You met in a cafe, you've hung out for a few hours, and you seem to be hitting it off. And now at last, you're alone together. Is it time to lean in for the kiss? Or is this about to turn seriously awkward? How do you know when someone wants to kiss you? Here's our guide to how to get to First Base.
Illustration: Jim Cooke
Figuring out when, and if, your date wants that first kiss depends on correctly deciphering a whole suite of nonverbal cues. Read them right, and romance may bloom. But it's not a simple matter of following a step-by-step algorithm.
According to Jeffrey Hall, an associate professor of Communication Studies at the University of Kansas and an expert on human flirting, our signals are complex, and often difficult to read. "We're pretty good at telling when someone's not interested, but not particularly good at telling when someone is," he says. The problem, he believes, is our complex social brain. Each of us worries what the other person will think of us, which drives us to make our own social signals subtler and harder to read. Add the complication that different people may use different methods to show interest — one person, for example, preferring intense intellectual conversations, while another opens up emotionally — — and you have a recipe for confusion.
Nevertheless, all humans seem to share some basic signals that can help you figure out whether you're on the right track.
Use your eyes and ears.
In some birds, the courtship displays of one partner are answered by a matching display from the other. In humans, good feelings toward a companion are shown through what psychologists call immediacy behaviours. In general, people relax around the people they like. They lean closer as they converse, they smile more often, and they laugh more together. "It's not that I'm making a joke and you're laughing at it," says Hall. It's that both people laugh together about something.
If your date seems to enjoy your company, and sounds relaxed and happy, it's a good sign that that person likes you, is listening to you, and is interested in what you're saying. Rock on.
Do you feel 'in sync'?
People can be very different: some are introverted, others brash, some are goofballs, while others are reserved. But when two people are moving toward becoming more intimate, they will mirror each other's behaviours, matching gestures, rate of speech, and tone of voice.
The phenomenon is natural and completely unconscious, and Hall says that people as a rule aren't very good at faking it. In fact, the specific behaviours themselves don't seem to be as important as the fact that they reflect one another. So, he says, "if someone is matching you note for note, it's a very very good sign."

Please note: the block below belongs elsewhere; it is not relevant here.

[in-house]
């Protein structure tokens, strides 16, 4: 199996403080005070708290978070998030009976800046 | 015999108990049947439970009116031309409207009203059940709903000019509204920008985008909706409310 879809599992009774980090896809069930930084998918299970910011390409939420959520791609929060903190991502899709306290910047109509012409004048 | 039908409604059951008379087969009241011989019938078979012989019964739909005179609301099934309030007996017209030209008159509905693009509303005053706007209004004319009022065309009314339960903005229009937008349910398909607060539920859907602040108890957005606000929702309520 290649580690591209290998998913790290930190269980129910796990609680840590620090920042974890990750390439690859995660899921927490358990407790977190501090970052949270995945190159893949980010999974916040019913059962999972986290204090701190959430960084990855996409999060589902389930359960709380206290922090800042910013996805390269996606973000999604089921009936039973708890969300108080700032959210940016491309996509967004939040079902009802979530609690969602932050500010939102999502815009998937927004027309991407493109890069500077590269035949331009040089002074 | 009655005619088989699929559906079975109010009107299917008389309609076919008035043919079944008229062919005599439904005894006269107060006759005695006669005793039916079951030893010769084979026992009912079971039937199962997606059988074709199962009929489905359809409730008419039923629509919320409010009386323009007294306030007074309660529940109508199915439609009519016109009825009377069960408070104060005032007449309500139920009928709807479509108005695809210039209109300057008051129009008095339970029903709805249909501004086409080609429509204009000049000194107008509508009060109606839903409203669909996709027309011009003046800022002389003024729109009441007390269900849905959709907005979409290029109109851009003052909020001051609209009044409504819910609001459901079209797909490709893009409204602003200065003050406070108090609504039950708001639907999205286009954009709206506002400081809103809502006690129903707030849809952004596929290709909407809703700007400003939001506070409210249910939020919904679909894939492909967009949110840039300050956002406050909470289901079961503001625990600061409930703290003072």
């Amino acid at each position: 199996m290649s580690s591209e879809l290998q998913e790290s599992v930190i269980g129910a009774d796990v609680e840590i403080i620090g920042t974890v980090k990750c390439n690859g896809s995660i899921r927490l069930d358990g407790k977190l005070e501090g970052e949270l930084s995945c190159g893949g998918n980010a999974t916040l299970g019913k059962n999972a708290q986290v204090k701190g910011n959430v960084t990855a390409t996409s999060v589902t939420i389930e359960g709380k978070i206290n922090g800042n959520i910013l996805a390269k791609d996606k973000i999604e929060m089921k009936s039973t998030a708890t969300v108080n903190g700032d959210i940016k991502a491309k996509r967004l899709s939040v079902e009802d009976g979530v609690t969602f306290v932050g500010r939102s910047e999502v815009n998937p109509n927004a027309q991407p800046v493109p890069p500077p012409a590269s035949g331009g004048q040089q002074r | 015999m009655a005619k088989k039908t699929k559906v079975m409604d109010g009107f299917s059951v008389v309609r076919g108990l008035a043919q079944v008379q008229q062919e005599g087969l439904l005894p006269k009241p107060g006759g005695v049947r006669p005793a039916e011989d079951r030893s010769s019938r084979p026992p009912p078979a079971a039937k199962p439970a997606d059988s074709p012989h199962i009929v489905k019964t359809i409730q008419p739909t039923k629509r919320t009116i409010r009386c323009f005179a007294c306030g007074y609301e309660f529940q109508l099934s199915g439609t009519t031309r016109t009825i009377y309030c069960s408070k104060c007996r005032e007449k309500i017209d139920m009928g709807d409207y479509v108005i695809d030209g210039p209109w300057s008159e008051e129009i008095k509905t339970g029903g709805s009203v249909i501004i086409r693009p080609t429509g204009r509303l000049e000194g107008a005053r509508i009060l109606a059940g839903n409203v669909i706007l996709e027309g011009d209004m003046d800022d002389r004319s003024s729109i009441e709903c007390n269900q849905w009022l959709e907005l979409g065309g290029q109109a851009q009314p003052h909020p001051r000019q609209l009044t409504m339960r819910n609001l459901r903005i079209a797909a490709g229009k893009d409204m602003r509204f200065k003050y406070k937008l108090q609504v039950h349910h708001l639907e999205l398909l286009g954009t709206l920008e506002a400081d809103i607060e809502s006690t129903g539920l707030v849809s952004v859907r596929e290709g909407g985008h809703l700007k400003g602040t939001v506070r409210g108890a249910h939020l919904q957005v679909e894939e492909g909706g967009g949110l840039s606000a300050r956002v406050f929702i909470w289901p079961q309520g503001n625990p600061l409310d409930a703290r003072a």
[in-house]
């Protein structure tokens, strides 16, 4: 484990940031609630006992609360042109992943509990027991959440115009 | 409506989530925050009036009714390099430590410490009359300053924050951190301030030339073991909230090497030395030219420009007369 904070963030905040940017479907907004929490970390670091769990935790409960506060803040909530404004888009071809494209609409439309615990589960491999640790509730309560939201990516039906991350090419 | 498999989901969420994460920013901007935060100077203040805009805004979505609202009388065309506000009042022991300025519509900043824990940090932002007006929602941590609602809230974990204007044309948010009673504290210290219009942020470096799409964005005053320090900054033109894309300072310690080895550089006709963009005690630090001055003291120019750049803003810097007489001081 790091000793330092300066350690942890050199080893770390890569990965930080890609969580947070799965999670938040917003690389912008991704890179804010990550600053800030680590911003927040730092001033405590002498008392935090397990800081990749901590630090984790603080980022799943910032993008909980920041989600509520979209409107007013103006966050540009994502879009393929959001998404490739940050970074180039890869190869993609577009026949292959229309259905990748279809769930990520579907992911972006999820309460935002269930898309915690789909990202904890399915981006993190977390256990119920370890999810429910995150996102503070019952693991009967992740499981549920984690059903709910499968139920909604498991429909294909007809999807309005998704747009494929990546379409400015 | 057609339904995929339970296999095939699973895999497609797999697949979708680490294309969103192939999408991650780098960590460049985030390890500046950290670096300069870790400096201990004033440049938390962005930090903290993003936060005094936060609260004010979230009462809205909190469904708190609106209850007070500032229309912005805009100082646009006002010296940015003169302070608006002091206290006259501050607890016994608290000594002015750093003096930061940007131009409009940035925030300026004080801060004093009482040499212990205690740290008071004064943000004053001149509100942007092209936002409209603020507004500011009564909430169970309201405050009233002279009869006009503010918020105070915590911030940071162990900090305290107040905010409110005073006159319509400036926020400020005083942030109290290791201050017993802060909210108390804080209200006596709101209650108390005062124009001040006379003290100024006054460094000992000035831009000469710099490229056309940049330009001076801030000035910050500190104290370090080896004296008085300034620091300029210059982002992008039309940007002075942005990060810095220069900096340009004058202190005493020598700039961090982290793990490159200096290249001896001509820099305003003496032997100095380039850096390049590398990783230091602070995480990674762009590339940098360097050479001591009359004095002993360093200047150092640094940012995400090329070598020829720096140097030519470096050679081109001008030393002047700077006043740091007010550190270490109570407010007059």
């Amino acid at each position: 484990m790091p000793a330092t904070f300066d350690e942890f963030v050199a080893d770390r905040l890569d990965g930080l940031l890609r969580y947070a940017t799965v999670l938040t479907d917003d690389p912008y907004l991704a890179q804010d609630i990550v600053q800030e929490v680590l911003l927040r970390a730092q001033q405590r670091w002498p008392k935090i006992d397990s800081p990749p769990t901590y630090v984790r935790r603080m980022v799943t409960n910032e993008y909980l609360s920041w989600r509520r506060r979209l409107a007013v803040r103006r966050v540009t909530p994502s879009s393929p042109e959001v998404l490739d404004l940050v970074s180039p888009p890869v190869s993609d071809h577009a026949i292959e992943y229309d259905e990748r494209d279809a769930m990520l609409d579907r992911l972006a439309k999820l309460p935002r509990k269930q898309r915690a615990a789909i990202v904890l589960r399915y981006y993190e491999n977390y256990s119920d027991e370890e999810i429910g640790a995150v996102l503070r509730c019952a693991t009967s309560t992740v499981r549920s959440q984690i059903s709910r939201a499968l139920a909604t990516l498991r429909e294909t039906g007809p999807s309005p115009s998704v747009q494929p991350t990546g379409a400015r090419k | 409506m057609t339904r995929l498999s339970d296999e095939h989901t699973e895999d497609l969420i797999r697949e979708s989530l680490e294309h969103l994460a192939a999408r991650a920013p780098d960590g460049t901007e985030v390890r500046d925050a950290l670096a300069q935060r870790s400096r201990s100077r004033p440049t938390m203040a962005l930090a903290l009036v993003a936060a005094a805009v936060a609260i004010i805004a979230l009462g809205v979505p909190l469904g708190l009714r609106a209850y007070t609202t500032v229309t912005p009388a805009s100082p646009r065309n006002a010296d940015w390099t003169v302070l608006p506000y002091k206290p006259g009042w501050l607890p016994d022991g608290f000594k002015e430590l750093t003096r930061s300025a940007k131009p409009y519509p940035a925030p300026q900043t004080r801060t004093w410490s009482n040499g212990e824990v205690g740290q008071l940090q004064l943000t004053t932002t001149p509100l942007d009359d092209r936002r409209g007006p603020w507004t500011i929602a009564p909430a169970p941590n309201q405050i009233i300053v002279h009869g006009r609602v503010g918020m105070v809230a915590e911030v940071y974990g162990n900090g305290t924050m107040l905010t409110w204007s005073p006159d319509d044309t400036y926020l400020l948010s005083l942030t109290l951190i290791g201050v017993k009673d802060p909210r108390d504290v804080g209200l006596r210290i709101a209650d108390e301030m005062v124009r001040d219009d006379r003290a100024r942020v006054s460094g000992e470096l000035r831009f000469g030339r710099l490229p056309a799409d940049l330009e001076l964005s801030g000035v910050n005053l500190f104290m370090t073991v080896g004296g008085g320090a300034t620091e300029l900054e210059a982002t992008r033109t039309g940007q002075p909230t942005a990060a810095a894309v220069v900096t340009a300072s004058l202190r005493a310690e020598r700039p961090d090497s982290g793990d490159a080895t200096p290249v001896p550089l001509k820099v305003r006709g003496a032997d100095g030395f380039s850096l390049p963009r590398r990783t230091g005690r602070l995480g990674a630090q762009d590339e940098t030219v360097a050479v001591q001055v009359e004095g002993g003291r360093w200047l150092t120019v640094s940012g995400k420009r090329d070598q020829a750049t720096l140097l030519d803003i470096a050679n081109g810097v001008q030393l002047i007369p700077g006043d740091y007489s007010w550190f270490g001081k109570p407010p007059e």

Are you getting closer?
Has your date moved closer to you, perhaps touching your hand or your arm? Is your date gazing into your eyes? People also use the personal space around their bodies to signal interest. A person interested in a more intimate relationship will stand closer and maintain eye contact longer than someone who thinks of you as a friend. But beware! People's tolerance for touch and eye contact vary a lot, much of it a result of upbringing. A person raised in a "high touch" or "high eye contact" society will consider a light touch and a long gaze far less 'sexy' than someone raised in a "low touch, low eye contact" society like the United States.
Don't get distracted.
Your date stands face to face with you, holding your hands and gazing into your eyes. As you've talked, the pitch of both your voices has dropped. At this point, your date might be sending you some clearer signals. According to Hall, face to face eye contact, lowered tones of voice, and shifting position so the planes of your bodies match are all hints that a person is open to intimacy.
Unfortunately, you could be too preoccupied to really notice. "This is a point when you're really concerned about what you're doing, how you smell, and what you last ate," says Hall. That insecurity is completely normal.
Don't be afraid to ask
If you think the signs are right, lean in a little. But don't go 100% of the way. Hall says that trying for the first kiss is a perfect example of mirroring behaviour. "You want to meet in the middle," he says. "If one person's doing all the leaning, that's not good." If you're not pretty sure, there's also nothing wrong with asking.
In fact, if you're not sure whether someone wants to be kissed, asking verbally "Can I kiss you?" is always a great idea — and it doesn't have to be weird or a mood-killer. Sometimes, asking before moving into someone's personal space doesn't just show consideration and good boundaries — it can also be sexy, because verbalising is always sexy.
Be prepared to be wrong.
If your date mirrors your movements, head tilting, lips parting, it could be time for that kiss. Keep it gentle. First kisses are usually tentative and exploratory. Save the stuff with the tongue for later.
But if you lean in and your date pulls away, STOP. Maybe you've misread the signals. Remember that people are complex, and hard to read accurately all the time. You might also be distracted by what's going on inside your own head. Says Hall, "Overwhelmingly, the best advice is you can never be successful unless you try… and you may have to fail a little bit before you succeed."